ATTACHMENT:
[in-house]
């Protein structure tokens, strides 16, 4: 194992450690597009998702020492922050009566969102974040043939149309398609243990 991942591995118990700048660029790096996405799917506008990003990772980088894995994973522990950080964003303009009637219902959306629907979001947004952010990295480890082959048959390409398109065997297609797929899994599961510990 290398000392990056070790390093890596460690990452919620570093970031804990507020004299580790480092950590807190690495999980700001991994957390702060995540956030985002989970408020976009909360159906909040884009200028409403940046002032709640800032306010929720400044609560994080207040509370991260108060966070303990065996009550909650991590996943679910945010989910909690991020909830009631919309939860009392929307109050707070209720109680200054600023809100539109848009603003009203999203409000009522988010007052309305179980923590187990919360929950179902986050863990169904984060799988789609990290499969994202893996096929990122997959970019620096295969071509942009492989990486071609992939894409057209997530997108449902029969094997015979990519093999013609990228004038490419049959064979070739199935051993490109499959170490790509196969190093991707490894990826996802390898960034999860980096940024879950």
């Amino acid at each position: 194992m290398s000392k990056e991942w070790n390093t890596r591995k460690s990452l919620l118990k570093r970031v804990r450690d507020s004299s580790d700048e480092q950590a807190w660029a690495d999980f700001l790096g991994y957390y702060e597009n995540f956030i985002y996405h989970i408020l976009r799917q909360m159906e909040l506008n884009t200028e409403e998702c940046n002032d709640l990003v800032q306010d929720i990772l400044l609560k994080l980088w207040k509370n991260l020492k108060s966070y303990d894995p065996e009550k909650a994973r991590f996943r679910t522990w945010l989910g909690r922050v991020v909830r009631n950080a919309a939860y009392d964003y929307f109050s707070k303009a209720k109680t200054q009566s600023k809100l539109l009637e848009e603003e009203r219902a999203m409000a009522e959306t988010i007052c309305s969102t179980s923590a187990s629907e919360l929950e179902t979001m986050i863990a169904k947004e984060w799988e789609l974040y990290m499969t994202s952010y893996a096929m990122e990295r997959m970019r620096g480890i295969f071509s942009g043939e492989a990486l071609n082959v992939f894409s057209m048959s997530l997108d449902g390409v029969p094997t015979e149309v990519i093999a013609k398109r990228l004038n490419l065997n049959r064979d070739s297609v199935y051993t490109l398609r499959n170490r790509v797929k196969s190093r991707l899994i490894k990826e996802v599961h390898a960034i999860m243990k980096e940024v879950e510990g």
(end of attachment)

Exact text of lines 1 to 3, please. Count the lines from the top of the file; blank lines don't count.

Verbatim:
[in-house]
């Protein structure tokens, strides 16, 4: 194992450690597009998702020492922050009566969102974040043939149309398609243990 991942591995118990700048660029790096996405799917506008990003990772980088894995994973522990950080964003303009009637219902959306629907979001947004952010990295480890082959048959390409398109065997297609797929899994599961510990 290398000392990056070790390093890596460690990452919620570093970031804990507020004299580790480092950590807190690495999980700001991994957390702060995540956030985002989970408020976009909360159906909040884009200028409403940046002032709640800032306010929720400044609560994080207040509370991260108060966070303990065996009550909650991590996943679910945010989910909690991020909830009631919309939860009392929307109050707070209720109680200054600023809100539109848009603003009203999203409000009522988010007052309305179980923590187990919360929950179902986050863990169904984060799988789609990290499969994202893996096929990122997959970019620096295969071509942009492989990486071609992939894409057209997530997108449902029969094997015979990519093999013609990228004038490419049959064979070739199935051993490109499959170490790509196969190093991707490894990826996802390898960034999860980096940024879950």
């Amino acid at each position: 194992m290398s000392k990056e991942w070790n390093t890596r591995k460690s990452l919620l118990k570093r970031v804990r450690d507020s004299s580790d700048e480092q950590a807190w660029a690495d999980f700001l790096g991994y957390y702060e597009n995540f956030i985002y996405h989970i408020l976009r799917q909360m159906e909040l506008n884009t200028e409403e998702c940046n002032d709640l990003v800032q306010d929720i990772l400044l609560k994080l980088w207040k509370n991260l020492k108060s966070y303990d894995p065996e009550k909650a994973r991590f996943r679910t522990w945010l989910g909690r922050v991020v909830r009631n950080a919309a939860y009392d964003y929307f109050s707070k303009a209720k109680t200054q009566s600023k809100l539109l009637e848009e603003e009203r219902a999203m409000a009522e959306t988010i007052c309305s969102t179980s923590a187990s629907e919360l929950e179902t979001m986050i863990a169904k947004e984060w799988e789609l974040y990290m499969t994202s952010y893996a096929m990122e990295r997959m970019r620096g480890i295969f071509s942009g043939e492989a990486l071609n082959v992939f894409s057209m048959s997530l997108d449902g390409v029969p094997t015979e149309v990519i093999a013609k398109r990228l004038n490419l065997n049959r064979d070739s297609v199935y051993t490109l398609r499959n170490r790509v797929k196969s190093r991707l899994i490894k990826e996802v599961h390898a960034i999860m243990k980096e940024v879950e510990g």